put into the large one was numbered,
with directions as to when it was to
be opened and how its contents were
to be used. For instance, "Box No. 1"
contained peppermints to be opened
after the first meal on board. "Box
No. '2 had an exciting deck frame to
be opened the next afternoon. A
morning gift was a tablet and a sot
of colored (rayons. Another gift was
a set of bean bags made of blue linen
marked with the owner's initials. A
game of cards with the pictures of the
masterpieces in art was a helpful gift.
Aii outfit for making paper flowers
was a very suitable trift for the girl of
the party, and to one of the boyfl just
learning to toll the time a dollar watch
Older little people frequently pet
restless on lons trips. For them was
a box of candy made doubly sweet by
writing some little personal messages
and hwnorins sayings on bits of paper
and wrapping them around the bon
bons. And what child would not love
to receive a pretty boj containing a
fountain pen. a book of stamps, a few
special delivery stamps, postal cards
and paper wrappers? Little red leath
er record books would not come amiss
either, as the young traveler would
feel most important when making
notes of the trip. And what fun it
would be to read such notes written
by a child of an imaginative mind!
The Double Shade.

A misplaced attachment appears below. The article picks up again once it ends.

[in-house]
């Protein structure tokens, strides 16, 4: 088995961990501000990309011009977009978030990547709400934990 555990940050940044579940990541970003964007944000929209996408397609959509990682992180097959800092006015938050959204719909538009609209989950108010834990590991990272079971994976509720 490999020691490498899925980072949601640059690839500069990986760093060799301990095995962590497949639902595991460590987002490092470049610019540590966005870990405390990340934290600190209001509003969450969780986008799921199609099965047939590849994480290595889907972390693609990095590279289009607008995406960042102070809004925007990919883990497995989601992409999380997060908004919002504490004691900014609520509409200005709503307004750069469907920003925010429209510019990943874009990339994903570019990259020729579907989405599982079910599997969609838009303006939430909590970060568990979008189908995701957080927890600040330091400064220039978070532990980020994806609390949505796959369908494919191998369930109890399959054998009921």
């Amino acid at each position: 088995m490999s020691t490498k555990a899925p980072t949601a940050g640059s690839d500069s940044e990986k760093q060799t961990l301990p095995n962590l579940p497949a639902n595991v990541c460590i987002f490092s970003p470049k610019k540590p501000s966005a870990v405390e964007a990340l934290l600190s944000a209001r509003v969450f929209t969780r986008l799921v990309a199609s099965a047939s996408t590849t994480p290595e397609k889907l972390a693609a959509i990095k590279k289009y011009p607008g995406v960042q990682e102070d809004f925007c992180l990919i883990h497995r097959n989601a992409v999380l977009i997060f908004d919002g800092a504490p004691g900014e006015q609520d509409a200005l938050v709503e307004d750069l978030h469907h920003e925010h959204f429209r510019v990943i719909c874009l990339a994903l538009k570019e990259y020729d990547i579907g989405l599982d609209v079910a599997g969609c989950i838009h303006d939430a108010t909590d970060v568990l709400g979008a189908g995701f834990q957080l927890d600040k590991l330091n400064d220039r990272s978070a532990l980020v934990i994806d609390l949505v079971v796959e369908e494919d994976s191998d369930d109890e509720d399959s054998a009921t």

I think it so queer that more house
keepers do not know about doubl*
shades that are to be had for wi»
dows. In summer they are particular
ly desirable. They are not wonderful
COLFAX GAZETTE, COLFAX, WASHINGTON, AUGUST 12, 1910.
A Big Job.
Last weeK I stinted in to read the dic
I'd iiKe to skip the hardest words, but
that YOUId never do
I've finished all the A's and B's and
readied tne word chaotic;
But. on. it seems a ion«. lons way to get
down to zymotic!
-Woman s Home Companion.
Tommy —I'd like to twve you come
an' .■•> iii our Sunday school class.
Little Clarence—l don't know about
piin^ r to Sunday school lam not sure
that I believe In the immortality of the
Tommy—Why. dura yer bide, you
don't have to believe In the Immortal
ity of the sotti! —Chicago Tribune.
Camp Meeting Time.
Oh. I'm teehn' line ramp m«etin' time,
an that's the time tor me.
The country, tike salvation, is most amai
1 Know we'll sins the old hymns that
stem the storm an' tide.
An' J reach the land o promise with Jen
ny by my side.
— Atlanta Constitution.
Another Run For the Panic.
"Does your boy make his own spend
big money V"
"Not any more."
'•lie h:i<J ;i hole in the baseball fence
that he rented to the other boys, but
since the team has been losing he
hasn't been able to make it pay very
well."—St. Louis Post-Dispatch.
There was once a youns person namej
Who adopted a Frenchified air.
trhe drank cafe noir,
Atid wnen toid "Ail revoir"
Would always reply. "Fonnne de terre!"
Why He Was Waiting.
"What are you waiting around here
for?" asked th<> officer of a sailor who
was standing at ili<> door of n church
where a wedding was taking place.
"Waitin' t<> sec the tied ;ro out. sir."
replied the sailor, touching bis hat.—
The heauty ot the ruse must Fade,
Uur laughtei changes to a moan.
And ott we see a pretty maid
Whose store hair Ooesn t match her
— Detroit Ktee Fre.ss.
Well, What Do you Know?
"Didn't you promise to warn me to
ask you to inform me to tell you what
I said I'd tell you to tell me when you